What To Know Today
The mid-sized cities where fatal shootings have been highest this year. Recent gun violence spikes in big cities like New York, Chicago, and Philadelphia have received a lot of attention. But it’s 11 cities with populations under a million that saw the highest rates of fatal shootings this January through March, according to numbers compiled by Patrick Sharkey’s AmericanViolence.org. The five cities with the highest rates are St. Louis (65 shooting deaths per 100K residents); Baton Rouge, Louisiana (48 per 100K); New Orleans (47 per 100K); Birmingham, Alabama (44 per 100K); and Baltimore (39 per 100K). Philadelphia and Chicago, which both have populations over a million, came in at 12th and 21st, respectively. A caveat on city limits vs. metropolitan areas. Crime analyst Jeff Asher has noted that cities like St. Louis — which regularly leads lists like this one — comprise only a small share of their greater metropolitan area’s population. A city with more expansive borders can have fewer deaths-per-resident because of the wider range of neighborhoods included. “Some cities have larger boundaries, with suburbs included within city limits,” he wrote in 2019. “The core of a city might have relatively high crime, but the numbers from suburban areas can bring rates down.”
Attorney general testifies for more federal resources to fight domestic extremism. Speaking before the Senate appropriations committee, U.S. Attorney General Merrick Garland reaffirmed the FBI’s characterization of violent white supremacy as the nation’s most lethal domestic threat. Garland, who prosecuted the Oklahoma City bombing in 1995, added that online communication and the availability of heavy and untraceable weapons had exacerbated the problem since then. He also announced new Department of Justice measures to help the agency track domestic violent extremism cases and standardize data collection. “Data about [domestic violence extremism] has been historically incomplete and insufficient for developing effective approaches to countering the threat,” Mary McCord, executive director of the Institute for Constitutional Advocacy and Protection, told Yahoo News ahead of Wednesday’s hearing.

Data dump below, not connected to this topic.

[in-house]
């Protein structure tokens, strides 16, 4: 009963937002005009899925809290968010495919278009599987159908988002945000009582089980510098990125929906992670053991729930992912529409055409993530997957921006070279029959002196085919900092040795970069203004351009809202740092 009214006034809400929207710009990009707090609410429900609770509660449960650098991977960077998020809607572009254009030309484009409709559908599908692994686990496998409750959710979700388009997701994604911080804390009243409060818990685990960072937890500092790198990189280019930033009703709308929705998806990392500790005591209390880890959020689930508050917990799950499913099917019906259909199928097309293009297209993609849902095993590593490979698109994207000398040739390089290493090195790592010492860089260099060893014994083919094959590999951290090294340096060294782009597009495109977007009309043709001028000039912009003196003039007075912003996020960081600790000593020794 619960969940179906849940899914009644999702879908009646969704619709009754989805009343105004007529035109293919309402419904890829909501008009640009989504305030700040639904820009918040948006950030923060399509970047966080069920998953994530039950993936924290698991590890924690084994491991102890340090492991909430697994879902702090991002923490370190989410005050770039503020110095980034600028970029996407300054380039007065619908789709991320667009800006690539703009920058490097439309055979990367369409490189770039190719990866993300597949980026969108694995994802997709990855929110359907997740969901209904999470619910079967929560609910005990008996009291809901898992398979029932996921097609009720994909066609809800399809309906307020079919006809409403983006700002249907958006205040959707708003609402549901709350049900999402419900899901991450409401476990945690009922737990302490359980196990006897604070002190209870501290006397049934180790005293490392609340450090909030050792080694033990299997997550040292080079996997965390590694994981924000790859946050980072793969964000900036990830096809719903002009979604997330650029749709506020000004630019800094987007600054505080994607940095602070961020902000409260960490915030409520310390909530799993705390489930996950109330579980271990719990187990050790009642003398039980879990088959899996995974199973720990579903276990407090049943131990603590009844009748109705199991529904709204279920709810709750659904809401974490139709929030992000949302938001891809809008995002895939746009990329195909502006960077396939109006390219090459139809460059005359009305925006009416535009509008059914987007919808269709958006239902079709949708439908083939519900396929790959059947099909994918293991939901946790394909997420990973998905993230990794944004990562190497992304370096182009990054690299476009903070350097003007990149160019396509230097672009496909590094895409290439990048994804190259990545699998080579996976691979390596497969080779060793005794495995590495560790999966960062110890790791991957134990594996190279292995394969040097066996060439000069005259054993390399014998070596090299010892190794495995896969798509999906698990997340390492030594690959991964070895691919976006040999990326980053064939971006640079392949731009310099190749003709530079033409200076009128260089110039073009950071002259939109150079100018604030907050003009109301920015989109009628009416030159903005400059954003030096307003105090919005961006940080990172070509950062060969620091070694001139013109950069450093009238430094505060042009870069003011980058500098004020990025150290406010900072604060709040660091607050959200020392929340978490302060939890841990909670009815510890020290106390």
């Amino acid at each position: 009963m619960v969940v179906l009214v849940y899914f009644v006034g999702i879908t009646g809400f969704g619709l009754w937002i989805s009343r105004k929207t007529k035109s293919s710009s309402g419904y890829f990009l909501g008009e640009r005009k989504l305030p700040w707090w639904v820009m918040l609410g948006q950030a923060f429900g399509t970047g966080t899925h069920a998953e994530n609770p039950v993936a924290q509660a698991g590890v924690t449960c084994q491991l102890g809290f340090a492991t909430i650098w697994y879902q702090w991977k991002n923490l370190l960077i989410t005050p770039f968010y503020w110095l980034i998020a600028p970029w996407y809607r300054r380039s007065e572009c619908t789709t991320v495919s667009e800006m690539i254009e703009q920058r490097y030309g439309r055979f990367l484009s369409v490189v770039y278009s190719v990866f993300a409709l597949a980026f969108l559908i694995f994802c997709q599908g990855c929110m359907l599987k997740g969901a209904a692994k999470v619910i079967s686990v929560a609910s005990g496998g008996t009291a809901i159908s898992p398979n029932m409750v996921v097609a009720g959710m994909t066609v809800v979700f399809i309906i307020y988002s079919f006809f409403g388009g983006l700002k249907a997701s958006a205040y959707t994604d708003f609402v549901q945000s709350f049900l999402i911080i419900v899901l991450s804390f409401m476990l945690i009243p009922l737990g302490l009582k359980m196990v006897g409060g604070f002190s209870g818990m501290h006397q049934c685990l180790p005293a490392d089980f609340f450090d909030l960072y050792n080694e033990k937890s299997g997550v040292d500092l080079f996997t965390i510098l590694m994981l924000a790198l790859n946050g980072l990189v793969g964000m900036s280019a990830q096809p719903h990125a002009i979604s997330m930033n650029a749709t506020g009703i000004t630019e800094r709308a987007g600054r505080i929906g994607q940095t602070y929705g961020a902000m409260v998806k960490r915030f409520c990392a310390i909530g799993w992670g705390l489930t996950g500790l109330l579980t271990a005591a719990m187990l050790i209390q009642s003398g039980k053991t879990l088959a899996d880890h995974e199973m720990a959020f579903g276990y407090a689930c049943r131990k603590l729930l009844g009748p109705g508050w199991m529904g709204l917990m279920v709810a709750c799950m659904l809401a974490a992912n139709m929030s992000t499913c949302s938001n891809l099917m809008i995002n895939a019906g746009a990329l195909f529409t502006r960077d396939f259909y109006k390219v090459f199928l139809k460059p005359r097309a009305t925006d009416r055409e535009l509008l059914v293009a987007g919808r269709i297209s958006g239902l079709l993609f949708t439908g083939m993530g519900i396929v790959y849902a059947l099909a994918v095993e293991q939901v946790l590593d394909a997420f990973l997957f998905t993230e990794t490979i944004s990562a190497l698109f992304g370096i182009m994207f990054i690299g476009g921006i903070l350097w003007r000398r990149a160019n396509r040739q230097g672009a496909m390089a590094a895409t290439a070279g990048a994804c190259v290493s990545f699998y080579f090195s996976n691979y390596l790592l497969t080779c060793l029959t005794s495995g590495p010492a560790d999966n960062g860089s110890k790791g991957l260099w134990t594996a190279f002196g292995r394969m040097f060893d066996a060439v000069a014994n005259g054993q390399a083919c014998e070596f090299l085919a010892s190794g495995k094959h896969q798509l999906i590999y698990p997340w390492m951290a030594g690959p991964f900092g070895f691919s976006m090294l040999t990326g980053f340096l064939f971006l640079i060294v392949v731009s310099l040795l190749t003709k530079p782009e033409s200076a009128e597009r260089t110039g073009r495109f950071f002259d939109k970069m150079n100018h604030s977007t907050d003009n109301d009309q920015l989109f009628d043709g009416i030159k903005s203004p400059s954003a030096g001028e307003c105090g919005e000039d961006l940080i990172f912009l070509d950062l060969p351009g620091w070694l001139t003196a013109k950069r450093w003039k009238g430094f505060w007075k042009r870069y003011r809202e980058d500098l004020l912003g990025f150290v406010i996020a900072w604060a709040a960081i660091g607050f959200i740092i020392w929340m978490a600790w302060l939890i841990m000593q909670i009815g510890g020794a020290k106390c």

Attempts to weed out extremists from police agencies run into trouble. The New York Times reports on legislative efforts in Oregon, California, Minnesota, Tennessee, and Washington, D.C., to increase vetting in law enforcement. Measures have included more robust background checks focused on identifying applicants’ links to hate groups and making it easier to fire officers with extremist ties. But the various efforts have been complicated by concerns from local police unions, in part because of legal questions around whether screening employees’ ideologies violates constitutionally protected speech. “We are trying to thread that needle to ensure those rights, but also not to tolerate any type of hate group,” one Oregon legislator told the Times.
Lawyers for the family of Andrew Brown Jr. say bodycam footage shows an “ambush.” Police killed the 42-year-old man last month while he was in his car in Elizabeth City, North Carolina. His family previously saw a short clip of officer footage, but under a state judge’s order this week they were provided far more extensive video. Brown family lawyer Chance Lynch disputed the local prosecutor’s contention that Brown had backed up his car toward officers: “We did not see any actions on Mr. Brown’s part where he made contact with them or tried to go in their direction.” A private autopsy ordered by Brown’s family previously showed Brown was shot in the back of the head, and the FBI has announced a civil rights probe of his death.
82 percent — the share of voters in America’s 40 largest cities who support training community leaders to interrupt potentially deadly violence, according to a recent poll. The total includes 88 percent of Democrats, 80 percent of independents, and 66 percent of Republicans. [Data for Progress/The Appeal]